Count Pillnitz, an ancient Dresden family, was ahead of his time. Why put up with the city's humid nights and rattling carriage wheels when I can build my palace and plant my roses on the banks of the Danube River, just a stone's throw from town," he told himself.
Or, if he didn't really say it, he probably thought it often as he strolled among his formal gardens, as big as a football field, and tinked with the telescope in his private oibservatory.
And who's to say that he wasn't thinking ahead by several centuries? If the Pillnitz Schoss (castle) had been in the middle of Dresden, it would have been bombed and burned to the ground in 1945, near the end of World War II. Instead it survived to live another life, as a state park xxxxx, public gardens and and a xxx-room hotel.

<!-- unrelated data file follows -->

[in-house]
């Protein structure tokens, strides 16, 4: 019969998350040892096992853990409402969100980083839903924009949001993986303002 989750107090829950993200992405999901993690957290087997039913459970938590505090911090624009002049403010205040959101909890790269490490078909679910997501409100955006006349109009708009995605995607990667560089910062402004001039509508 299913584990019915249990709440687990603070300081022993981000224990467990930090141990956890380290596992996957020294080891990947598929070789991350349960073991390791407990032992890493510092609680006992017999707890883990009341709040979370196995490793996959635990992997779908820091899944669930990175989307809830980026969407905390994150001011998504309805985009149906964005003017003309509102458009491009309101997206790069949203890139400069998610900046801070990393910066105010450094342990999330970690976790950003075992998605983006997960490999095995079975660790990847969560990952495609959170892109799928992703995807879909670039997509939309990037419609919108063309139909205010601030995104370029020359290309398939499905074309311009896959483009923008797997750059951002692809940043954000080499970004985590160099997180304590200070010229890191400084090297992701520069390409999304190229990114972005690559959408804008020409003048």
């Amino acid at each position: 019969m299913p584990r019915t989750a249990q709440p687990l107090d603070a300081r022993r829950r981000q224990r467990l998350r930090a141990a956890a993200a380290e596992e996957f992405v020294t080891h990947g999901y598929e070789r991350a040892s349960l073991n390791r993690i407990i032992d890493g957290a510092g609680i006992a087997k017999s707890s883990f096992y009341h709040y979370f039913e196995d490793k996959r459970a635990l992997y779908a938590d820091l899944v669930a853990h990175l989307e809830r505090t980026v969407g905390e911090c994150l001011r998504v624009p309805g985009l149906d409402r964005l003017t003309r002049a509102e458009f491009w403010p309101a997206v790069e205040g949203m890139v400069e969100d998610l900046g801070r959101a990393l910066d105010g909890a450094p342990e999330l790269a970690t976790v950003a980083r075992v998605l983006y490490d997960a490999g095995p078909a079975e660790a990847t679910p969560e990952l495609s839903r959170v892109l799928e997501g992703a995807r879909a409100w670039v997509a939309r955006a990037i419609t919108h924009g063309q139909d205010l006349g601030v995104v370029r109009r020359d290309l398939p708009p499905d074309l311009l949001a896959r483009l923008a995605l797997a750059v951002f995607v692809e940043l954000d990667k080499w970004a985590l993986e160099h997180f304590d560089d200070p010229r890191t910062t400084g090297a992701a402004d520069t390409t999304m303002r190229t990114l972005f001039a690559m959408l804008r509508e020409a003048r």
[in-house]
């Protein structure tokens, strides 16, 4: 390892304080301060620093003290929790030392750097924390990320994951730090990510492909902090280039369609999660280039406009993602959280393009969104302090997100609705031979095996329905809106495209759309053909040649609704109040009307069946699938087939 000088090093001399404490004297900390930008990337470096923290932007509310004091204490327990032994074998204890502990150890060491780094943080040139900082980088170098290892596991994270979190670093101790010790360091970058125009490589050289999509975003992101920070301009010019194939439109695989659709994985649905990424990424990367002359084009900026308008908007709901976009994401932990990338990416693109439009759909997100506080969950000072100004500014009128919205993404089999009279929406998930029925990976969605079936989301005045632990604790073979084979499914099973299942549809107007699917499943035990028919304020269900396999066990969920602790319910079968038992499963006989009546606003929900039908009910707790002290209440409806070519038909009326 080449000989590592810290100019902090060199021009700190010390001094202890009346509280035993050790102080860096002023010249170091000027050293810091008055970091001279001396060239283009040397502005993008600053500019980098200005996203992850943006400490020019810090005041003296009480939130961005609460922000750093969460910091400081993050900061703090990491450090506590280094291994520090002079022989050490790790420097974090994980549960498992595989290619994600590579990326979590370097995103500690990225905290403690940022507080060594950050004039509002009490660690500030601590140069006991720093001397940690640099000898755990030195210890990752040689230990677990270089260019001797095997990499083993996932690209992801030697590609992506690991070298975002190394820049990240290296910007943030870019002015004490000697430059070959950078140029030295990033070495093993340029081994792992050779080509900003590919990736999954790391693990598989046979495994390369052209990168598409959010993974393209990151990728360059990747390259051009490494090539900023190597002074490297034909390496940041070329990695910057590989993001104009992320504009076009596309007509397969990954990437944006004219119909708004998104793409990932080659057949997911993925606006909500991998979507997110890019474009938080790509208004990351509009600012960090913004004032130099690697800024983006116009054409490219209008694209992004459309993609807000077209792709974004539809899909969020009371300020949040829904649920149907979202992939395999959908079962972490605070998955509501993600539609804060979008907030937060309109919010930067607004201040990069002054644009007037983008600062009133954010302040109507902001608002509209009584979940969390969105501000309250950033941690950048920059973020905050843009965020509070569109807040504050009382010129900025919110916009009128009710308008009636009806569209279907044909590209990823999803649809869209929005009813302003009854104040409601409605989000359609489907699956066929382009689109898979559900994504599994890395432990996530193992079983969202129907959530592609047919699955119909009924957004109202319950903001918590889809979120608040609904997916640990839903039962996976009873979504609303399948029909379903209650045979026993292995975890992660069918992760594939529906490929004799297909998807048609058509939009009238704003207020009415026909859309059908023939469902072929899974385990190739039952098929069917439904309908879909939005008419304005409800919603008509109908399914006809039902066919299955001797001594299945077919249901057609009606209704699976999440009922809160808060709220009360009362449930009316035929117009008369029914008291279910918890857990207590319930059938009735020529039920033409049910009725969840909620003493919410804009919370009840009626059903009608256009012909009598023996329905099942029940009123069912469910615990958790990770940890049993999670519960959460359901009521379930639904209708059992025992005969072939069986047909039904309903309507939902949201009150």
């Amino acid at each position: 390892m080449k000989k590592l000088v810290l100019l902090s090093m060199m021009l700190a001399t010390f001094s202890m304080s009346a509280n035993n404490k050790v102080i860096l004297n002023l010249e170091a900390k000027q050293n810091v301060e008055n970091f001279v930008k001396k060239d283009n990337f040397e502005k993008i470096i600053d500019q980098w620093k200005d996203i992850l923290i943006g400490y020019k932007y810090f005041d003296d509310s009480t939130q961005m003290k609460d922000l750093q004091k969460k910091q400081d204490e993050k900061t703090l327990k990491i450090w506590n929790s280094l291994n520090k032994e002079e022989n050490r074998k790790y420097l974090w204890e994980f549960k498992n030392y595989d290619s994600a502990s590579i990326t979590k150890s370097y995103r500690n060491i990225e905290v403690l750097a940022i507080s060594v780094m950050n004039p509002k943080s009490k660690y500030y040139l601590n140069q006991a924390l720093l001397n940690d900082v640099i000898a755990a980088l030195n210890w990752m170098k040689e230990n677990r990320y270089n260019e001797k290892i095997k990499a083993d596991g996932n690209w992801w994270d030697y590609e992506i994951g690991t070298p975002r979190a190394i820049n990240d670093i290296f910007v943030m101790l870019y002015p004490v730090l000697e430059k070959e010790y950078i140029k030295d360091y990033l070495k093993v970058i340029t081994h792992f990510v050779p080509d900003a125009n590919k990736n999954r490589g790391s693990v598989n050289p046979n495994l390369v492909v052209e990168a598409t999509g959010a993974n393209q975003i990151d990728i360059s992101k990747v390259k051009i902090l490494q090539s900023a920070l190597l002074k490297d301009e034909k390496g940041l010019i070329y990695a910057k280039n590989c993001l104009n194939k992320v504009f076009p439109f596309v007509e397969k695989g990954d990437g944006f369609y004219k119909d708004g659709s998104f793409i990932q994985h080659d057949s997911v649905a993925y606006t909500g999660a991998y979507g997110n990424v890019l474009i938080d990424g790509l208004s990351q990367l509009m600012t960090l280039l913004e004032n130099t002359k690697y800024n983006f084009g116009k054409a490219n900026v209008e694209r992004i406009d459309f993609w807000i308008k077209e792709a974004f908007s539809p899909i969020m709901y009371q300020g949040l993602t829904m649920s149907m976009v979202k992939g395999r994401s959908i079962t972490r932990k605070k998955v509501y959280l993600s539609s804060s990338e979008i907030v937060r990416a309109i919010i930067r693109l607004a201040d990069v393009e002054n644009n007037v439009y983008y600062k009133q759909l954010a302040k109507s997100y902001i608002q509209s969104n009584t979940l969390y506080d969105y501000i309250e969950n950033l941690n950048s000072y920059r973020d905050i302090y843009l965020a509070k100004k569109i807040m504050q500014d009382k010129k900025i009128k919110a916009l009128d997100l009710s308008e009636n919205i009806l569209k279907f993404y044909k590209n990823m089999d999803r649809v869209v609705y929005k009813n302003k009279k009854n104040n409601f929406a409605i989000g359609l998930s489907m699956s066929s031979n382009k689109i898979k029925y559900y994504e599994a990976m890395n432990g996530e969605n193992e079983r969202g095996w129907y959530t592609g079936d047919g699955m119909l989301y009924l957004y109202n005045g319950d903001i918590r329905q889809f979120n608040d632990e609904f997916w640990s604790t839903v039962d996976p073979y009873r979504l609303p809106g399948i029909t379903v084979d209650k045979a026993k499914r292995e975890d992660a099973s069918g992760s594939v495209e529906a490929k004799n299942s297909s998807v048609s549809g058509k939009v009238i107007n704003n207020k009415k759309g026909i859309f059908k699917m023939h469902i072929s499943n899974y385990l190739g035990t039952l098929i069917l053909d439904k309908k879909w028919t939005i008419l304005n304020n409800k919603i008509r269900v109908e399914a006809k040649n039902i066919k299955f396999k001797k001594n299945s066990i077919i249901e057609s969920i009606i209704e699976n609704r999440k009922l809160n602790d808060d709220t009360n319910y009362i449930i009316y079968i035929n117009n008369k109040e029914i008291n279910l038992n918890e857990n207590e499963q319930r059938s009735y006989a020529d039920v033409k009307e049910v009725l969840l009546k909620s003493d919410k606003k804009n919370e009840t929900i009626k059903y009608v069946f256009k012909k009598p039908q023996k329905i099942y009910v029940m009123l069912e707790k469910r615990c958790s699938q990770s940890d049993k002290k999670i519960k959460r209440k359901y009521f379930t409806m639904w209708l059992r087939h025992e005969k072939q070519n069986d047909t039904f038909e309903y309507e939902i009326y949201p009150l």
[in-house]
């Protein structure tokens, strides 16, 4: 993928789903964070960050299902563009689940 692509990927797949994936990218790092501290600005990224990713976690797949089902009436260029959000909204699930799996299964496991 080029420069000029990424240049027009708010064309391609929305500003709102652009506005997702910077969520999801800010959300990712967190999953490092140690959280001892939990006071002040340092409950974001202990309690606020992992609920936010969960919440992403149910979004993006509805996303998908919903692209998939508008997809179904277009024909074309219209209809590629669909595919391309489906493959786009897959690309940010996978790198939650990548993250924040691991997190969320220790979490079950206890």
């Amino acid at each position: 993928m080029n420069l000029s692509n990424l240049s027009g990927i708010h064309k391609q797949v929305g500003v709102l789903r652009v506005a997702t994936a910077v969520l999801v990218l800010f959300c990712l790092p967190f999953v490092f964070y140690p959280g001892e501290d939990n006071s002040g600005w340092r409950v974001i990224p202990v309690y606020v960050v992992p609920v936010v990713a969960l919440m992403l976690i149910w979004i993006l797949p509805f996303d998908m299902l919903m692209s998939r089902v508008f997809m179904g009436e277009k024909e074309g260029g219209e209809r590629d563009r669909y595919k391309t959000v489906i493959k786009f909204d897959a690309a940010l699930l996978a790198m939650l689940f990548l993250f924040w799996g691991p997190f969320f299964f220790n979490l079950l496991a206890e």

Though I've always preferred, when visiting a city like Dresden, alive with history and culture, to stay in the town center. Cobblestone streets, narrow pathways and the hum of people adds a sense of what it was like there, so many hundreds of years ago.
But as impressive as Dresden is today -- restored to the near-image of its former self -- summers are as as hot and humid, and as crowded with gawking tourists as they ever were.